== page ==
First, the criticism of Nowak had nothing to do with his providing a mathematical framework. In fact, most of the people who have criticized Nowak are, themselves, mathematical biologists. The issue is that the paper discounts and misrepresents a huge body of mathematical work. In fact, while Nowak has written a number of interesting and original papers, he has also written a number of papers in which he claims to “provide a mathematical description where there is none,” the problem being that in many cases, there actually is a mathematical description. Often quite an old one.

It is as if I were to write a paper that said, “You know who was wrong? Albert Einstein! Because, look, Special Relativity does not work when you incorporate gravity. So I’ve created a new thing that I call “Generalized Relativity.”

Second, it is absolutely true that ad hominem attacks do not constitute legitimate scientific criticism. However, the fact that some of the attacks on Nowak have been ad hominem certainly does not constitute evidence that he is right.

To my mind, the relevance of the ad hominem attacks is this. They reflect a deep sense of frustration on the part of the field towards Nowak and his career success. Nowak has repeatedly violated one of the basic principles of academic scholarship: that you give appropriate credit to previous work. And yet, the academic system has consistently rewarded him over other researchers who put more effort into making sure that they are doing original work and into making sure to credit their colleagues.

It is as if, after publishing my paper on Generalized Relativity, I were to be awarded tens of millions of dollars in grant money and a chair at Harvard, while the legions of physicists pointing out Einstein’s later work were ignored. I’m guessing that I might find myself the subject of some ad hominem attacks, but it would not mean that I was right.

As a colleague of mine commented this morning, “ah, Nowak thinks he’s won because of the ad hominem attacks. by that standard, Donald Trump must be a serious presidential candidate.”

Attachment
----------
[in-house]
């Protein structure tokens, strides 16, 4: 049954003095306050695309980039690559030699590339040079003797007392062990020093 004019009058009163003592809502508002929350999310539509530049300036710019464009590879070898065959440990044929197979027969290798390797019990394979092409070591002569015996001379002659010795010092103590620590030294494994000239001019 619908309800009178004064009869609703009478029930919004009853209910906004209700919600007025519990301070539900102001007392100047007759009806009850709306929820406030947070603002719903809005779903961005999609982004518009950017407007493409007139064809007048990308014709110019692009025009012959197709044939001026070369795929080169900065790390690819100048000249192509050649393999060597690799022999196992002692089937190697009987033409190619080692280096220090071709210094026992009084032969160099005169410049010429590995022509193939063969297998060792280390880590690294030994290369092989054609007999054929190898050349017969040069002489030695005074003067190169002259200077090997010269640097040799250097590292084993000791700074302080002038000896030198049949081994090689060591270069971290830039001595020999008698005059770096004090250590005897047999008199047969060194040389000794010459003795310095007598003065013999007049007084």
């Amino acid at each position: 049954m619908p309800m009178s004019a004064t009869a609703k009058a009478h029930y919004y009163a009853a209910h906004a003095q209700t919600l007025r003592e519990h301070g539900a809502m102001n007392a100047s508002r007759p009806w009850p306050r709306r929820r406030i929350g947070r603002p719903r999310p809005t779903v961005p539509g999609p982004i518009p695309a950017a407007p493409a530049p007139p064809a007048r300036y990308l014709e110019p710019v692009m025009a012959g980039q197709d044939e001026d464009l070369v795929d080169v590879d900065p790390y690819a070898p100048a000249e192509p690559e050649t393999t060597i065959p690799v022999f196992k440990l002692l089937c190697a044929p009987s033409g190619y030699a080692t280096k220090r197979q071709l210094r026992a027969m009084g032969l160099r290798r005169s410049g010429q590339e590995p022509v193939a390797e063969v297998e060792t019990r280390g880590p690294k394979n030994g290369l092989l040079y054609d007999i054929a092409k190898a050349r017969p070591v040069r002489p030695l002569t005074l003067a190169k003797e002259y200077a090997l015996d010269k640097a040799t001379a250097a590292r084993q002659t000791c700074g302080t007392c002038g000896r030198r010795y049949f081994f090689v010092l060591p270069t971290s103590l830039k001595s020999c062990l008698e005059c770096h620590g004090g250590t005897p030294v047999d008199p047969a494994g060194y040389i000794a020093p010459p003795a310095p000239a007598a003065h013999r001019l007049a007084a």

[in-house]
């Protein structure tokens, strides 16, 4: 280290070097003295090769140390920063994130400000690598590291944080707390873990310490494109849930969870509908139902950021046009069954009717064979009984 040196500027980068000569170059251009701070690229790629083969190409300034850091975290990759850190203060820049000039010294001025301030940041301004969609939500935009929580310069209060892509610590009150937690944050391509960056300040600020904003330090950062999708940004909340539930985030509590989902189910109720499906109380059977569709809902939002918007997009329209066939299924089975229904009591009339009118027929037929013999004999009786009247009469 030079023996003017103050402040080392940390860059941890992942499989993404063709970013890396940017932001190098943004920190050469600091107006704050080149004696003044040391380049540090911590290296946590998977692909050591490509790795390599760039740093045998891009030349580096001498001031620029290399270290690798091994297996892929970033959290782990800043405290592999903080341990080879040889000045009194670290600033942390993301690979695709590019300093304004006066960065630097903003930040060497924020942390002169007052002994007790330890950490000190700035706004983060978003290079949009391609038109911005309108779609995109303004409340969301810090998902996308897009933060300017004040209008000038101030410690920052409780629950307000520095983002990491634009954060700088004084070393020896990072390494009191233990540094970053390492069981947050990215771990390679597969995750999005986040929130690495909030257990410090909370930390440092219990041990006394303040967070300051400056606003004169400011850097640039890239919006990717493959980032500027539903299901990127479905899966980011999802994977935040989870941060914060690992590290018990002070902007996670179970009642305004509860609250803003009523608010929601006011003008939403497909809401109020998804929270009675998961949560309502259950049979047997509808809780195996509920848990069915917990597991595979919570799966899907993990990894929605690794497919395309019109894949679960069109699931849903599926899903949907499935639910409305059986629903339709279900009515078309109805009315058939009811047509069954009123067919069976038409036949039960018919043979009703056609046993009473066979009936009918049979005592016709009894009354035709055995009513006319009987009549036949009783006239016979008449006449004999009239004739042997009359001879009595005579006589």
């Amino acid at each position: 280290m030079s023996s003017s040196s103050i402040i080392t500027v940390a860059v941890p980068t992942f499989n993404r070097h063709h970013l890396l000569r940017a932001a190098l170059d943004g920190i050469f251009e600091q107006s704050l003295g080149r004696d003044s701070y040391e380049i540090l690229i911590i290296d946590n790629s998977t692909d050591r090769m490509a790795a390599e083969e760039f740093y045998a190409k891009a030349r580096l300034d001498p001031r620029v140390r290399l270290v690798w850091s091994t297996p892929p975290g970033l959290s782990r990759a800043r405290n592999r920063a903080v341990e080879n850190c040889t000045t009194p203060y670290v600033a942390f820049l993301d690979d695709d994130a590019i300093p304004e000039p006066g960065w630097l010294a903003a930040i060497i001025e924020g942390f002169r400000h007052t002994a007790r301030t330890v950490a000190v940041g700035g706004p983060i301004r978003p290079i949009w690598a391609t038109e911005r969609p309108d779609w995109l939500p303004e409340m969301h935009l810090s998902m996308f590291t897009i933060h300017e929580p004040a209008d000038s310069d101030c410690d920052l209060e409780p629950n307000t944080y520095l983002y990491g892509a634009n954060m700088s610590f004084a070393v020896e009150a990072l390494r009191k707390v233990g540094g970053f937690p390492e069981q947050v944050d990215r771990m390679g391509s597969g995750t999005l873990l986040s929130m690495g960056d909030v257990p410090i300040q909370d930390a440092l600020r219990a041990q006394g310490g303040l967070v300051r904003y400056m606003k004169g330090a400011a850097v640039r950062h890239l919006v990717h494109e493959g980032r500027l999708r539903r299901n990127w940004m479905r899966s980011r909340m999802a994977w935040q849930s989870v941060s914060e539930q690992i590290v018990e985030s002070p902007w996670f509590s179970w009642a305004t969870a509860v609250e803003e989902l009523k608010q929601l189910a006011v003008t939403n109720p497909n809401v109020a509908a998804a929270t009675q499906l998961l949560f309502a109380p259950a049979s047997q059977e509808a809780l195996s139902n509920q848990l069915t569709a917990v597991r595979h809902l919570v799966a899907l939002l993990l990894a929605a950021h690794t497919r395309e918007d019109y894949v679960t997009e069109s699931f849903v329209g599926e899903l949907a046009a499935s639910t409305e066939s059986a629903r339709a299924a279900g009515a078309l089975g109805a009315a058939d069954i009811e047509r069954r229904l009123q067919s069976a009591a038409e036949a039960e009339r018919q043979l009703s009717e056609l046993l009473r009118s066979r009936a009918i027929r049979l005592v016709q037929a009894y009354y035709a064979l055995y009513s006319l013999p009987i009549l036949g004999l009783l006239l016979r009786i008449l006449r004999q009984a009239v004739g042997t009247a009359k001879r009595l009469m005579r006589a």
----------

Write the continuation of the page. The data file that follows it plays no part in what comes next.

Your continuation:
Nowak, M., Tarnita, C., & Wilson, E. (2010). The evolution of eusociality Nature, 466 (7310), 1057-1062 DOI: 10.1038/nature09205

My wife interviews the creator of the evil supervillain Zachary Ruthless

So, although this blog tends not to dwell on personal topics, I have written before (here and here) about my wife, Lizzie K. Foley, whose middle-grade novel, Remarkable, is slated to come out next April under the Dial imprint of Penguin. This makes her a member of the Apocalypsies, a group of writers whose first middle-grad or young-adult novels come out in 2012. The Apocalypsies have a group blog, the motto of which is “Read ’em like there’s no tomorrow!”

The Apocalypsies are posting interviews with authors from the analogous 2011 group. My wife has just posted her interview with Allan Woodrow, author of The Rotten Adventures of Zachary Ruthless, which introduces us to this child supervillain.

Here’s an excerpt:

1. So I’m working under the assumption that this book is autobiographical. Do you care to elaborate?

My book, Mr. Fuzzy Pants Goes To The Zoo, is the heartwarming story of Carl the Cockatoo who falls in love with a pair of pants. I love zoos and … wait! What’s this? They changed the title to The Rotten Adventures of Zachary Ruthless … (pulling out hair) … What the … (spitting and slamming fist) … This isn’t the book I wrote! How dare they! (howling and stomping) … They’ll be sorry! I’ll blast them with ray guns! Hide their notebook paper! Put spiders in their shoes! Eat their dessert! I’ll … I’ll … but to answer your question, no this story isn’t autobiographical at all. Why would you think that?

 Check out the rest of the interview here.